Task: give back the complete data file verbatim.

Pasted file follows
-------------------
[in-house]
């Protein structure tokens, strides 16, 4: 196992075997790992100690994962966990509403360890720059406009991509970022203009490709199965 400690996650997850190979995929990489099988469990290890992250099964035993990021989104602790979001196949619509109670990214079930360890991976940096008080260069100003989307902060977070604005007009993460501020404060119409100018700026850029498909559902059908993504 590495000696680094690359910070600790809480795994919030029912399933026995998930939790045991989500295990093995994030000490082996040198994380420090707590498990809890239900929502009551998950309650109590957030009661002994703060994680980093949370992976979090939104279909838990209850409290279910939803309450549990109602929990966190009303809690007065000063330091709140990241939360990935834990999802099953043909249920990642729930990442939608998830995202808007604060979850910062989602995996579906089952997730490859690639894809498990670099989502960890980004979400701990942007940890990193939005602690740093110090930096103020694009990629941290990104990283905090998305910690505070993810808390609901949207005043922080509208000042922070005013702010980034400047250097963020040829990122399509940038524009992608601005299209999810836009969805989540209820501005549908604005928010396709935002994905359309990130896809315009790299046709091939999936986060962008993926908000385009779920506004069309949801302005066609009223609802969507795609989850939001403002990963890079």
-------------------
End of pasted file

[in-house]
């Protein structure tokens, strides 16, 4: 196992075997790992100690994962966990509403360890720059406009991509970022203009490709199965 400690996650997850190979995929990489099988469990290890992250099964035993990021989104602790979001196949619509109670990214079930360890991976940096008080260069100003989307902060977070604005007009993460501020404060119409100018700026850029498909559902059908993504 590495000696680094690359910070600790809480795994919030029912399933026995998930939790045991989500295990093995994030000490082996040198994380420090707590498990809890239900929502009551998950309650109590957030009661002994703060994680980093949370992976979090939104279909838990209850409290279910939803309450549990109602929990966190009303809690007065000063330091709140990241939360990935834990999802099953043909249920990642729930990442939608998830995202808007604060979850910062989602995996579906089952997730490859690639894809498990670099989502960890980004979400701990942007940890990193939005602690740093110090930096103020694009990629941290990104990283905090998305910690505070993810808390609901949207005043922080509208000042922070005013702010980034400047250097963020040829990122399509940038524009992608601005299209999810836009969805989540209820501005549908604005928010396709935002994905359309990130896809315009790299046709091939999936986060962008993926908000385009779920506004069309949801302005066609009223609802969507795609989850939001403002990963890079």